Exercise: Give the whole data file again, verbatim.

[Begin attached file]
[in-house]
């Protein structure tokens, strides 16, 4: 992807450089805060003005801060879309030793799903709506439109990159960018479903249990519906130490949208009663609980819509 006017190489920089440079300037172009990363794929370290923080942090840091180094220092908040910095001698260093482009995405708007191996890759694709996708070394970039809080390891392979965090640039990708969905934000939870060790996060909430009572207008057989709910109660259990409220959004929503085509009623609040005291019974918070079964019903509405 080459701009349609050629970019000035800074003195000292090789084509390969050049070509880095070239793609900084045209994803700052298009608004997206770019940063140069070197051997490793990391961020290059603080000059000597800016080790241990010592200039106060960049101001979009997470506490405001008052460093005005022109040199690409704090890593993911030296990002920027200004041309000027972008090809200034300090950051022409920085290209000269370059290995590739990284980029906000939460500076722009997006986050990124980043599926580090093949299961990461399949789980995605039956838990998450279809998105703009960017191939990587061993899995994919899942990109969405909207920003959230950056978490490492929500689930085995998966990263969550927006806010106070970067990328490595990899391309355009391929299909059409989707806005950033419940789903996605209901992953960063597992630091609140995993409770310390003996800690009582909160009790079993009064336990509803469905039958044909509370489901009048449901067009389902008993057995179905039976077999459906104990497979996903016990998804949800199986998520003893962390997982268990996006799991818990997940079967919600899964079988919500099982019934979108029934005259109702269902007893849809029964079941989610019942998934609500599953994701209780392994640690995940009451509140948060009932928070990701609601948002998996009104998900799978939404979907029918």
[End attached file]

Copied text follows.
[in-house]
């Protein structure tokens, strides 16, 4: 992807450089805060003005801060879309030793799903709506439109990159960018479903249990519906130490949208009663609980819509 006017190489920089440079300037172009990363794929370290923080942090840091180094220092908040910095001698260093482009995405708007191996890759694709996708070394970039809080390891392979965090640039990708969905934000939870060790996060909430009572207008057989709910109660259990409220959004929503085509009623609040005291019974918070079964019903509405 080459701009349609050629970019000035800074003195000292090789084509390969050049070509880095070239793609900084045209994803700052298009608004997206770019940063140069070197051997490793990391961020290059603080000059000597800016080790241990010592200039106060960049101001979009997470506490405001008052460093005005022109040199690409704090890593993911030296990002920027200004041309000027972008090809200034300090950051022409920085290209000269370059290995590739990284980029906000939460500076722009997006986050990124980043599926580090093949299961990461399949789980995605039956838990998450279809998105703009960017191939990587061993899995994919899942990109969405909207920003959230950056978490490492929500689930085995998966990263969550927006806010106070970067990328490595990899391309355009391929299909059409989707806005950033419940789903996605209901992953960063597992630091609140995993409770310390003996800690009582909160009790079993009064336990509803469905039958044909509370489901009048449901067009389902008993057995179905039976077999459906104990497979996903016990998804949800199986998520003893962390997982268990996006799991818990997940079967919600899964079988919500099982019934979108029934005259109702269902007893849809029964079941989610019942998934609500599953994701209780392994640690995940009451509140948060009932928070990701609601948002998996009104998900799978939404979907029918």